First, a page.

Tuesday, October 5, 2010

Charlie Hopper on songwriting in Nashville

"After class I would drive to the Bluebird, a little bar in Nashville where songwriting successes perform—midway into one of their verses you can usually feel the whole audience sort of slip into realizing they know this song from the radio, sort of like when your car shifts from first to second gear: if you're paying attention, you can feel it.

Especially when you're sitting there alone.

Nobody to talk to.

Many miles from the person you should be there with.

Who would enjoy the show, too." (#3)


"You can always hear what's wrong with other people's songs, even as you're blind to your own song's shortcomings." (#8)


"This particular Roundtable was a lovely affair with a catered dinner and free drinks, hosted by a well-regarded demo service. We gathered in the actual studio, where musicians perform. One by one Hopefuls arrived and mingled awkwardly—none of us had ever met. We were thrown together and had to muster our people skills.

Not all songwriters have people skills.

Still, networking is key to Nashville success. And this was prime networking. Future co-writers might be here tonight. We all made quick, biased, hunch-based, unfair judgments of each other, trying to answer the question, "Whom will I wish I'd buddied up with?" The classic Mingler's Challenge." (#9)


"I have a mental malfunction in which the main way I approach enjoyment of any performance is through the fantasizing eyes of an introverted extrovert, as if I were the one up there performing, or the author of the piece being performed. Why, I could write a musical; I could write a play—I could write a book and read from it!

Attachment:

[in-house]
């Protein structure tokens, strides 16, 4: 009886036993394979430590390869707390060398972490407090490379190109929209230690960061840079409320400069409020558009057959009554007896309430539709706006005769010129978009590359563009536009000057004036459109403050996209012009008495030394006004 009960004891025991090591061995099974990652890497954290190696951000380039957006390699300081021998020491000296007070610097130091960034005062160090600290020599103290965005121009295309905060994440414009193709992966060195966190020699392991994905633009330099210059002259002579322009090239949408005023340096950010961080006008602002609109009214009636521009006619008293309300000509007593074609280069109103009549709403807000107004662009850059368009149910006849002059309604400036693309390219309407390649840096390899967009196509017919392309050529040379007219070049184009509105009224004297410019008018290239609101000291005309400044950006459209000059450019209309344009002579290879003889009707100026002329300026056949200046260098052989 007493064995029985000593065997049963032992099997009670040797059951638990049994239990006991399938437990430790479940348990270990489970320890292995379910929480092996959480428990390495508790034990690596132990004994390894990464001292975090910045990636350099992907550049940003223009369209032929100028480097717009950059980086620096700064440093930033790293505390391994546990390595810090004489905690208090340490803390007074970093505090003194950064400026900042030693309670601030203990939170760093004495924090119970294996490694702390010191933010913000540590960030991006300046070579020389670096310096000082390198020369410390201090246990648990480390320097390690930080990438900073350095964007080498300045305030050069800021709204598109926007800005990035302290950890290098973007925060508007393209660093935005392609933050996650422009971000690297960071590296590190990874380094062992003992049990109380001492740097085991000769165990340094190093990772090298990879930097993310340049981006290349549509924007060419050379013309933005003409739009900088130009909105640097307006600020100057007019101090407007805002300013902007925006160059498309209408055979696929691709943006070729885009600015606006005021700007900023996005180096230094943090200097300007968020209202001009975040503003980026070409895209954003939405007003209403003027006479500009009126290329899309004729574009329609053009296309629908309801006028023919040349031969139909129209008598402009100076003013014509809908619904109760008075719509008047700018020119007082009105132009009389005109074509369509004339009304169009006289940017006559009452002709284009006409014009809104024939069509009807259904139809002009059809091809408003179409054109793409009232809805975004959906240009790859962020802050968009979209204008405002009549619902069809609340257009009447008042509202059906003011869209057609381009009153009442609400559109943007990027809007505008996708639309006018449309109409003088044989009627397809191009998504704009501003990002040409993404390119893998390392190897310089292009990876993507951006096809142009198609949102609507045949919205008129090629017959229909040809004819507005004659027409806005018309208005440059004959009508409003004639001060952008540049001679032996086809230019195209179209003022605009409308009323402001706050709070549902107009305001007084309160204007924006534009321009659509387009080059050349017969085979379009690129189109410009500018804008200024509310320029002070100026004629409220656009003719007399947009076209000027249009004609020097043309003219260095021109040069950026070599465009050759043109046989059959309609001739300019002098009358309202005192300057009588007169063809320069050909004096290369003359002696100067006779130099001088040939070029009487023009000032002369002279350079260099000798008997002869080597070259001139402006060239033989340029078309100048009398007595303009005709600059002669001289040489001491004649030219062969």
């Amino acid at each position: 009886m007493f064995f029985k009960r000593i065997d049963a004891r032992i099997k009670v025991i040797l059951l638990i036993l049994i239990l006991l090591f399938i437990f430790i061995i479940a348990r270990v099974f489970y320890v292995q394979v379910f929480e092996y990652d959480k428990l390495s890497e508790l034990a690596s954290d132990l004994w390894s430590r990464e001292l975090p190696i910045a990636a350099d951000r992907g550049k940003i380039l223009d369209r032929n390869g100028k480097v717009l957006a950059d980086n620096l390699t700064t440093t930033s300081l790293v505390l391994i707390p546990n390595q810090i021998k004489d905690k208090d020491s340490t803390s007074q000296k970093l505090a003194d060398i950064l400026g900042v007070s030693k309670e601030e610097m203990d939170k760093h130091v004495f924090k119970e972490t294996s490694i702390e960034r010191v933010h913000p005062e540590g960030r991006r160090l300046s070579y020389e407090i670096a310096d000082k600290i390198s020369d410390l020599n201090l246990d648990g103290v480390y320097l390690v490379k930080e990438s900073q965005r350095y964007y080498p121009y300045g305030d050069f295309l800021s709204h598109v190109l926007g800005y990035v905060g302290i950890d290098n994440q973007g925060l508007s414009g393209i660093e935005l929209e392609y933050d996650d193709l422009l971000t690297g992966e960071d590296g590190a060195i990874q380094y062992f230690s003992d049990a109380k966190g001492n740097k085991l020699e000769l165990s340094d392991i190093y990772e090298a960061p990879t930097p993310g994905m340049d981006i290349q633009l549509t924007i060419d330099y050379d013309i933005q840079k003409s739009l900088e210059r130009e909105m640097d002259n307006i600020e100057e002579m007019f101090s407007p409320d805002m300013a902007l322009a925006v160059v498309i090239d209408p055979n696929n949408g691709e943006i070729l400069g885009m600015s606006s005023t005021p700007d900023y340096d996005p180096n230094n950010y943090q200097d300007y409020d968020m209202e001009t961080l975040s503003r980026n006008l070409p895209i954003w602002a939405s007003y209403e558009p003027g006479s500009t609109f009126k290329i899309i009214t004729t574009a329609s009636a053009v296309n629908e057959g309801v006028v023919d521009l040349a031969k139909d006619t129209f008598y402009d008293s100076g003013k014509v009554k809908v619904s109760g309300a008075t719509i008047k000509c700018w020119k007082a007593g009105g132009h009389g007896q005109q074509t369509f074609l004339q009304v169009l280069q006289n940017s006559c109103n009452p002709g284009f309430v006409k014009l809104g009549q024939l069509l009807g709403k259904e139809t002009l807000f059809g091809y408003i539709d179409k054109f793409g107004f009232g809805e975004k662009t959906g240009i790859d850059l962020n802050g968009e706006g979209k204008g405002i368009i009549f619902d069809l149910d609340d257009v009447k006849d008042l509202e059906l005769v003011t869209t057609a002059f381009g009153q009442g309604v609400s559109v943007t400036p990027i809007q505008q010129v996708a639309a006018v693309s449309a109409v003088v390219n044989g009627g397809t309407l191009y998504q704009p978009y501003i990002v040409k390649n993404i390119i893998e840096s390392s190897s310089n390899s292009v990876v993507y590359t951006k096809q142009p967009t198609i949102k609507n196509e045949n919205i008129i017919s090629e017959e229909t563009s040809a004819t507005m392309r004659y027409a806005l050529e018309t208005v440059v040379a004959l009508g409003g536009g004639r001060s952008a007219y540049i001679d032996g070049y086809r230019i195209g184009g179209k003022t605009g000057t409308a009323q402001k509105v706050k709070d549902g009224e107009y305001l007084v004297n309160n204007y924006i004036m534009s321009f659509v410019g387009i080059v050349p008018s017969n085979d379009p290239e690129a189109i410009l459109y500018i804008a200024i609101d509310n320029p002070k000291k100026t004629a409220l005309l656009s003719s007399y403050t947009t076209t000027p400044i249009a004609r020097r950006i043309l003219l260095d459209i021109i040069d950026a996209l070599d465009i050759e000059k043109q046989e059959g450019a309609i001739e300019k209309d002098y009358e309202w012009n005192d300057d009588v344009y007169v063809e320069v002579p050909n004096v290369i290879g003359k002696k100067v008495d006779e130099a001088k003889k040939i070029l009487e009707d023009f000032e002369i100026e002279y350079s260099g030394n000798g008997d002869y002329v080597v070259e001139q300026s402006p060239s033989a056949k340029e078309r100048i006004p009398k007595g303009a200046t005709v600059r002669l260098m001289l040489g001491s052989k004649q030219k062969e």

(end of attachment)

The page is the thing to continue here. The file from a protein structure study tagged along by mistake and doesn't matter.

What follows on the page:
"Tonight when we get home I'll get started," I secretly plan to myself as I offer my applause."


"As I played these, or the songs I'd make up, I'd imagine a vast, appreciative crowd out to my right, just beyond the edge of the conjured stage the dining room had become.

Basically I am a pathological dreamer, with a vaguely pathetic desire to perform. Or have my stuff performed."


"[my wife] pales at the notion of having someone hand you a guitar with the expectation that you'll sing a song you wrote. "Is everybody paying attention to me? I'm going to sing to you! Something I wrote one day! I'm certain that it's good and you'll enjoy the experience of looking at me while I perform!" The idea makes her a little queasy.

But I was ready." (#10 is a gangbuster.)

I'll leave to you read the entire series. These are just a couple gems - there are many more. Absolutely fantastic series. Inspiring.